Developed countries have wrangled over billions of dollars in commitments at UN talks in Copenhagen as they debated the best way to help the world's poorest adapt to the effects of global warming. So-called "adaptation" funding has become a new front in a wider struggle between industrialised countries and fast-growing states such as China over responsibility for slowing the planet's warming.
The top US negotiator, Todd Stern, said late on Wednesday that his country recognised its "historic role in putting emissions in the atmosphere", while rejecting "the sense of guilt or culpability or reparations". Mr Stern added that such aid would probably not be channelled to China and other developing states with strong growth. China's reply was swift. Yu Qingtai, the nations's climate ambassador, said that adaptation aid "is not an act of charity or philanthropy of rich people".
"It is the legal and historical responsibility of the developed countries," Mr Yu said. The spat overshadowed a lesser fight among richer nations over the level of financial commitment they were willing to put on the table. In an effort to break the deadlock, Sweden announced it would contribute US$1.1 billion (Dh4.04bn) over three years, following the lead of Britain, which pledged last month to contribute £800 million (Dh4.77bn) to a new adaptation fund.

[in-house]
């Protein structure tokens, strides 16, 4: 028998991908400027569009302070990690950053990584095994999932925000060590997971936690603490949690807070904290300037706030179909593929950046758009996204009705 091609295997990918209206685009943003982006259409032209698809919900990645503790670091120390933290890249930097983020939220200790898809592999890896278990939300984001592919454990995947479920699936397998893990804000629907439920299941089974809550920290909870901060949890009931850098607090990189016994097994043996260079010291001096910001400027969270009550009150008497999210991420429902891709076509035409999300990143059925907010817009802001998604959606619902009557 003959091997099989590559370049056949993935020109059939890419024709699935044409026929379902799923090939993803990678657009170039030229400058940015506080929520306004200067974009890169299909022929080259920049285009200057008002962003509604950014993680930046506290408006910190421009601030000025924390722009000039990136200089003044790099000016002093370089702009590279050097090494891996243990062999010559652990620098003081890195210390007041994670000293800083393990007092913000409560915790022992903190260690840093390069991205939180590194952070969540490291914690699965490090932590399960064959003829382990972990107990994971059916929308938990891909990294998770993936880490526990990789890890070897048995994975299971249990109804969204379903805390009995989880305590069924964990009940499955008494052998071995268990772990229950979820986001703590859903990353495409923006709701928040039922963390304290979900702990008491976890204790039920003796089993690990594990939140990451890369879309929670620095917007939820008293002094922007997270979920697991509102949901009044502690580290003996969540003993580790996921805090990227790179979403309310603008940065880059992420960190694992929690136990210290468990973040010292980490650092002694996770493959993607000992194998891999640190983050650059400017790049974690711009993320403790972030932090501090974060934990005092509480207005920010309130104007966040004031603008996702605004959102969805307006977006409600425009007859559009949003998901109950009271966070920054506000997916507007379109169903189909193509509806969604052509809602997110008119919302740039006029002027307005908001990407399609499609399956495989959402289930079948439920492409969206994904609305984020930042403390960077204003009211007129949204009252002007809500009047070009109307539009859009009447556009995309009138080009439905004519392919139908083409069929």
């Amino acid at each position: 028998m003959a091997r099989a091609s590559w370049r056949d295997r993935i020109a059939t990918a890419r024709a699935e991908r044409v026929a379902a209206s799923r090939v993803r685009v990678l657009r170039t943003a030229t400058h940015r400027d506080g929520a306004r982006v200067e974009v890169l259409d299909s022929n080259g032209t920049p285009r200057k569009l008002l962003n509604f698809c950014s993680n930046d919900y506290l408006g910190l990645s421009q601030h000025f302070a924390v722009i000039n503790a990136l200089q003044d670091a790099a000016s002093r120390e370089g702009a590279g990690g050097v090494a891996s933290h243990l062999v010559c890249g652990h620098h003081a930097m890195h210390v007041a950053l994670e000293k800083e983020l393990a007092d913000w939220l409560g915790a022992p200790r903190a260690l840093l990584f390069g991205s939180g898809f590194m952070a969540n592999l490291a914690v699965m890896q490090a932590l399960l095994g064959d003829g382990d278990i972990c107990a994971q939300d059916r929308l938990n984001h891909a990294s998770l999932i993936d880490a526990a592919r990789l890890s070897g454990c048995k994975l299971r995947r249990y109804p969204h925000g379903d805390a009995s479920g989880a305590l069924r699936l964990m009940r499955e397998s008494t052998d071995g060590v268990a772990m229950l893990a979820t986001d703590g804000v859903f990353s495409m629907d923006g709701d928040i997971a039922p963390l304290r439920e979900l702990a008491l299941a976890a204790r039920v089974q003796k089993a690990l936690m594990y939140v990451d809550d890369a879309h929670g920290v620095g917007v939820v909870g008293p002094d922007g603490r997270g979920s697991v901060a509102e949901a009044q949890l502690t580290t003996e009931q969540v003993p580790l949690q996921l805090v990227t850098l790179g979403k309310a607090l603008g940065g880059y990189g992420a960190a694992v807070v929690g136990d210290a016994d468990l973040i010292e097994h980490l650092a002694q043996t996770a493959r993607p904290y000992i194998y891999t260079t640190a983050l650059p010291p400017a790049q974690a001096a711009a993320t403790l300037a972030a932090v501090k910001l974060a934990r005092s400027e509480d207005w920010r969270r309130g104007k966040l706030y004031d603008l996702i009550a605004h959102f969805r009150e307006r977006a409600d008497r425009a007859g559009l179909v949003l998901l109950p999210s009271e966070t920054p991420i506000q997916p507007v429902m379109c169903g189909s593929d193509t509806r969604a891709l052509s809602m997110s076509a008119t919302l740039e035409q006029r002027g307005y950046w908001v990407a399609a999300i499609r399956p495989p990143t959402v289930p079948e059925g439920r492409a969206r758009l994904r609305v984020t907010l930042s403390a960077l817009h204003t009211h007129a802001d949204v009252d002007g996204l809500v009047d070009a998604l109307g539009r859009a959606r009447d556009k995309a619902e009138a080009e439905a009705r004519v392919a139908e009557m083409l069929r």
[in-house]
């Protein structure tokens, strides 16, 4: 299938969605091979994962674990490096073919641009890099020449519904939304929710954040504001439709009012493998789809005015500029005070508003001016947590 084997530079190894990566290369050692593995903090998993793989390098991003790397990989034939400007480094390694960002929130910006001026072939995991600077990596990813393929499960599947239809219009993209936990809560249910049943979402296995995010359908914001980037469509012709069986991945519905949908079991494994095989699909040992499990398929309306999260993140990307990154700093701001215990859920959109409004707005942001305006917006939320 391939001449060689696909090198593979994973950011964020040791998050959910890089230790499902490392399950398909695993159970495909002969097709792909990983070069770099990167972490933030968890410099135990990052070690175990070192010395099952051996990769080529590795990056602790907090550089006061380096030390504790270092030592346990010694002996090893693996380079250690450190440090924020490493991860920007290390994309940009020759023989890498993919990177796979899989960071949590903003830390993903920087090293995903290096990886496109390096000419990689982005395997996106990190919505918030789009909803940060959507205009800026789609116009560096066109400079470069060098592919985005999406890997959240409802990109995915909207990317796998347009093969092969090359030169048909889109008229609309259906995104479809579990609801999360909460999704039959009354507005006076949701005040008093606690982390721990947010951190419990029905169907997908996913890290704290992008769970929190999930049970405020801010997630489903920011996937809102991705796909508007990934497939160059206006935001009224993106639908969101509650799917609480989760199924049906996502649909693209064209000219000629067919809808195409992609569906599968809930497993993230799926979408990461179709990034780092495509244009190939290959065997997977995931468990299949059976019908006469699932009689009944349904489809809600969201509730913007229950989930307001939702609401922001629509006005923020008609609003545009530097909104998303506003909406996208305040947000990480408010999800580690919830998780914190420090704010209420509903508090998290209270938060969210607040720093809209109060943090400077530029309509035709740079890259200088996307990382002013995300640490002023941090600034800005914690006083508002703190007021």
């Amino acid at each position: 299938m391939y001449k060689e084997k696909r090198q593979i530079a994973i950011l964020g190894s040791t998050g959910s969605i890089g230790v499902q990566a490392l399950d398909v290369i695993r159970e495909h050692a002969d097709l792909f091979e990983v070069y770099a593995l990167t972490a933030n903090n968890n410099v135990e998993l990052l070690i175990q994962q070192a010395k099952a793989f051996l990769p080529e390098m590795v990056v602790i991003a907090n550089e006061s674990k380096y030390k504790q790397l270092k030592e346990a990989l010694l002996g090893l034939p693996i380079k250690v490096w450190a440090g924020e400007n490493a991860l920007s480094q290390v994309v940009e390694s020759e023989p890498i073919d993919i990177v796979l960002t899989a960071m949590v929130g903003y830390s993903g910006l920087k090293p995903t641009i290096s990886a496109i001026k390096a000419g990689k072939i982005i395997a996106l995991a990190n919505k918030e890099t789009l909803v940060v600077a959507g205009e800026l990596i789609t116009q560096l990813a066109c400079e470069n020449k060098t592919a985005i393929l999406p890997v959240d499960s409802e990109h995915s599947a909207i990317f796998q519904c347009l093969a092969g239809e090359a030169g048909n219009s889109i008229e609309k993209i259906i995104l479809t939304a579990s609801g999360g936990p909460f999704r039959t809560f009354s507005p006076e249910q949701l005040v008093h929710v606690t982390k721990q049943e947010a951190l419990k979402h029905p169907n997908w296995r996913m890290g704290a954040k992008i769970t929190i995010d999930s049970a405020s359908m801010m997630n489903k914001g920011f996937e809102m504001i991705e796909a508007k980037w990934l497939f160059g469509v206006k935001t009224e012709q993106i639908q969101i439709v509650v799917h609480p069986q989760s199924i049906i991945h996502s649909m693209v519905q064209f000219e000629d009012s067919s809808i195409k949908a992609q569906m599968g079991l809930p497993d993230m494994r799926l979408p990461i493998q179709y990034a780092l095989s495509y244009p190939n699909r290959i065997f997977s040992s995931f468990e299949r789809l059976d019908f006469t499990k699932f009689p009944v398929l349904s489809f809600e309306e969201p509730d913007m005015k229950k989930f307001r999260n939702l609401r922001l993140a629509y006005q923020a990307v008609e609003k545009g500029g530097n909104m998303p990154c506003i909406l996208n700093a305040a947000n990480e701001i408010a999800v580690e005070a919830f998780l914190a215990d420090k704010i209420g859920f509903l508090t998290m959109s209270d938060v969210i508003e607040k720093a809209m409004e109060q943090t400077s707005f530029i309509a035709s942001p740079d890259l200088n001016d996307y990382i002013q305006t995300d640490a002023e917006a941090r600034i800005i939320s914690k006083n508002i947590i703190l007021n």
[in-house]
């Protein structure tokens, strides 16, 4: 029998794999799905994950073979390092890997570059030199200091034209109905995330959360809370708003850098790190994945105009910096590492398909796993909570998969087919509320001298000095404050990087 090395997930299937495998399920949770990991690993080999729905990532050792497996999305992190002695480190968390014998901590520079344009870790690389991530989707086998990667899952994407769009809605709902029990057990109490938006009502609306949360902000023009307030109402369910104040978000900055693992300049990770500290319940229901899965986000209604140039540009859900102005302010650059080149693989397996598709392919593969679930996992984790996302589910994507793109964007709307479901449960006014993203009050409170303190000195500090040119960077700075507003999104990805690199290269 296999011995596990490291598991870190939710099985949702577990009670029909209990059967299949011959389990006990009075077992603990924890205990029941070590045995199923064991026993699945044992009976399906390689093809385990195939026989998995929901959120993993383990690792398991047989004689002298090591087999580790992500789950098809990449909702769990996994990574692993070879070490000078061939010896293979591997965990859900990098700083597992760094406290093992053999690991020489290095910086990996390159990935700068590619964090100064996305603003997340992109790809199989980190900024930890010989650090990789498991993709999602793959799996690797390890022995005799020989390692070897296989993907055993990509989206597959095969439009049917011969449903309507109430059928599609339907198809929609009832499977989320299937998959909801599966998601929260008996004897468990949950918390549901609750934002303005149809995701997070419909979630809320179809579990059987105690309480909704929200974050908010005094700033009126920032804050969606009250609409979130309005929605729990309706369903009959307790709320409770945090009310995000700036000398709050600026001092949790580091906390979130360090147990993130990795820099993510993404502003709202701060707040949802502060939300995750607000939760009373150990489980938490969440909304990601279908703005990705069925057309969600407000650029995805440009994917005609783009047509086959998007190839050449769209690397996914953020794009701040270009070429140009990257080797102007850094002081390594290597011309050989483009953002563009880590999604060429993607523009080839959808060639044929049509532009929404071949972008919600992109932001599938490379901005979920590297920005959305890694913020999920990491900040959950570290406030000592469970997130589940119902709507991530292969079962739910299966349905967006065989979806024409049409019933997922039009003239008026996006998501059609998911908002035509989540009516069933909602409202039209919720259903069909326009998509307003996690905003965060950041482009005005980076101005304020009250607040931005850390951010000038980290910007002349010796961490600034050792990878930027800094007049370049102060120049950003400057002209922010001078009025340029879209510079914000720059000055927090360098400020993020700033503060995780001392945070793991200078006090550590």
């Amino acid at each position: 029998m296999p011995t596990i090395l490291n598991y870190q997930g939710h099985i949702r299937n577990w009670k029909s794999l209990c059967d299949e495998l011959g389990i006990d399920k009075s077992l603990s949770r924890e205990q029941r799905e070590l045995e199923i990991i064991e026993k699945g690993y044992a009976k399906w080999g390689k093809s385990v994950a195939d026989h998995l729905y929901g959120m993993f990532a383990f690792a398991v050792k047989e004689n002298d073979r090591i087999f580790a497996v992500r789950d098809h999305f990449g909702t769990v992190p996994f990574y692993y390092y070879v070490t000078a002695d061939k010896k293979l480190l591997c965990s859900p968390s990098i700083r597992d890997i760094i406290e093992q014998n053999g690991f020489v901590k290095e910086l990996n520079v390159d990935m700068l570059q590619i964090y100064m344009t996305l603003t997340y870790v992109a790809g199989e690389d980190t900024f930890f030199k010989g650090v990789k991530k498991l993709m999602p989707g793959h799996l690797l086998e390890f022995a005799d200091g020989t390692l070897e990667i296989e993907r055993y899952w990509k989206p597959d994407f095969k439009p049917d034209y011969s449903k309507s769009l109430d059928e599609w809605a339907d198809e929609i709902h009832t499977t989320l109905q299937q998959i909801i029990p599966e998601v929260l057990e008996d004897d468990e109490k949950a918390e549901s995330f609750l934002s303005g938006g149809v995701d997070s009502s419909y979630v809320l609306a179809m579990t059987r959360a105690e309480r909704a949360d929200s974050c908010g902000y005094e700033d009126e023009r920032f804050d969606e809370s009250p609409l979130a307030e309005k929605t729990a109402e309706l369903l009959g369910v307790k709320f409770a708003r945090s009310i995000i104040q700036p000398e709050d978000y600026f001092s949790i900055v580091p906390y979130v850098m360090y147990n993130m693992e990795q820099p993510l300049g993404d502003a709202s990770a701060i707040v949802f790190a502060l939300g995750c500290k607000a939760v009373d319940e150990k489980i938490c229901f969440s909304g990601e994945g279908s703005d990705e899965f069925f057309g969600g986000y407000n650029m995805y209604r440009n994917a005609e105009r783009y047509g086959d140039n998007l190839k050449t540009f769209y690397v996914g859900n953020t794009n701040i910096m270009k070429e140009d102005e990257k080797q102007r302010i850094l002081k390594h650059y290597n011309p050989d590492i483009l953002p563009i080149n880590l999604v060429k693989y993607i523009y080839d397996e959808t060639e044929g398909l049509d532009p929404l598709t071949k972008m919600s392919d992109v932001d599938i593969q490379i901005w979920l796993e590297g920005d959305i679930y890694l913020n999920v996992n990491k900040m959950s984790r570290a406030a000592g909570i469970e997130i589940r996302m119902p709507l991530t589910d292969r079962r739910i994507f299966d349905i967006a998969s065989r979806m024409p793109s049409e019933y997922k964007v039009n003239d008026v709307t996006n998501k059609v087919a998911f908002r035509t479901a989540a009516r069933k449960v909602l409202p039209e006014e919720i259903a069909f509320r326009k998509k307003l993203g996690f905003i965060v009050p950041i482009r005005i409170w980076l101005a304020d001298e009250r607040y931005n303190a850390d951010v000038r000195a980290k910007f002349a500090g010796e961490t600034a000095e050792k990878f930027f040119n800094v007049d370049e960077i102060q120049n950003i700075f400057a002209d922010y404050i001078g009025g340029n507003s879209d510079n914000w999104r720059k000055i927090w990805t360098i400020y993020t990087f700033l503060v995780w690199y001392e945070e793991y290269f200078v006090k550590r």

Yvo de Boer, the top UN climate official, has set a benchmark goal for contributions to total $30bn over three years to be eventually increased to several hundred billion dollars. European nations remain divided over how much to give and when. Government officials said yesterday that contributions were constrained by the economic crisis, which has squeezed budgets. EU members will gather today and tomorrow in Brussels for a year-end meeting and are expected to discuss the funding question.
Developed countries are also split over the institutions needed to channel funding to the most vulnerable countries. Richer nations generally favour extending the remit of existing institutions such as UN agencies, while developing countries want to create new institutions that are not dominated by the world's most powerful states. In a proposal unveiled yesterday, George Soros, the US billionaire, warned that the gap between pledged contributions and the need for funding could wreck the negotiations.
Mr Soros proposed that richer countries double available funding by using money provided this year by the IMF in response to the economic crisis. While Saudi Arabia and other oil-producing countries have said adaptation aid should be extended to cover the effect on their economy of a global shift away from a fossil fuels, no official proposal was submitted yesterday. The demand for compensation was more a bargaining tactic than a real request in the run-up to the talks, a report last week from Finland's institute of international affairs suggested.
"It must be stressed that the compensation issue is employed by Saudi Arabia as a means of achieving other ends, rather than as an ultimate objective," the report said.
* with agencies